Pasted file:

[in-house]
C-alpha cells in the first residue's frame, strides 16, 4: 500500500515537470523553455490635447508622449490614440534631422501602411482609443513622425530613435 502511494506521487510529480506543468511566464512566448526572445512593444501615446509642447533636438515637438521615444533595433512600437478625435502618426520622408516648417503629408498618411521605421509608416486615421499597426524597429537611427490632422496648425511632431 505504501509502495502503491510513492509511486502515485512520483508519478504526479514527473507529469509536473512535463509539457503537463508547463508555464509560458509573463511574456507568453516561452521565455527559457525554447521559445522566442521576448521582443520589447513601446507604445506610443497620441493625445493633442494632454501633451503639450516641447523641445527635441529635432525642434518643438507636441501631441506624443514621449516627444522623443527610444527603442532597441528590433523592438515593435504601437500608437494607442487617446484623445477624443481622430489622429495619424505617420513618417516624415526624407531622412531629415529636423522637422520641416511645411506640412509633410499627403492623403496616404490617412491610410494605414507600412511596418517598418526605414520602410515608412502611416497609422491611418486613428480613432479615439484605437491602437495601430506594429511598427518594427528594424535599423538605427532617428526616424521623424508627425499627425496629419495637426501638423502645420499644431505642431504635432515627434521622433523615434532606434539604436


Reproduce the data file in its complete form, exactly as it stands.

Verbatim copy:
[in-house]
C-alpha cells in the first residue's frame, strides 16, 4: 500500500515537470523553455490635447508622449490614440534631422501602411482609443513622425530613435 502511494506521487510529480506543468511566464512566448526572445512593444501615446509642447533636438515637438521615444533595433512600437478625435502618426520622408516648417503629408498618411521605421509608416486615421499597426524597429537611427490632422496648425511632431 505504501509502495502503491510513492509511486502515485512520483508519478504526479514527473507529469509536473512535463509539457503537463508547463508555464509560458509573463511574456507568453516561452521565455527559457525554447521559445522566442521576448521582443520589447513601446507604445506610443497620441493625445493633442494632454501633451503639450516641447523641445527635441529635432525642434518643438507636441501631441506624443514621449516627444522623443527610444527603442532597441528590433523592438515593435504601437500608437494607442487617446484623445477624443481622430489622429495619424505617420513618417516624415526624407531622412531629415529636423522637422520641416511645411506640412509633410499627403492623403496616404490617412491610410494605414507600412511596418517598418526605414520602410515608412502611416497609422491611418486613428480613432479615439484605437491602437495601430506594429511598427518594427528594424535599423538605427532617428526616424521623424508627425499627425496629419495637426501638423502645420499644431505642431504635432515627434521622433523615434532606434539604436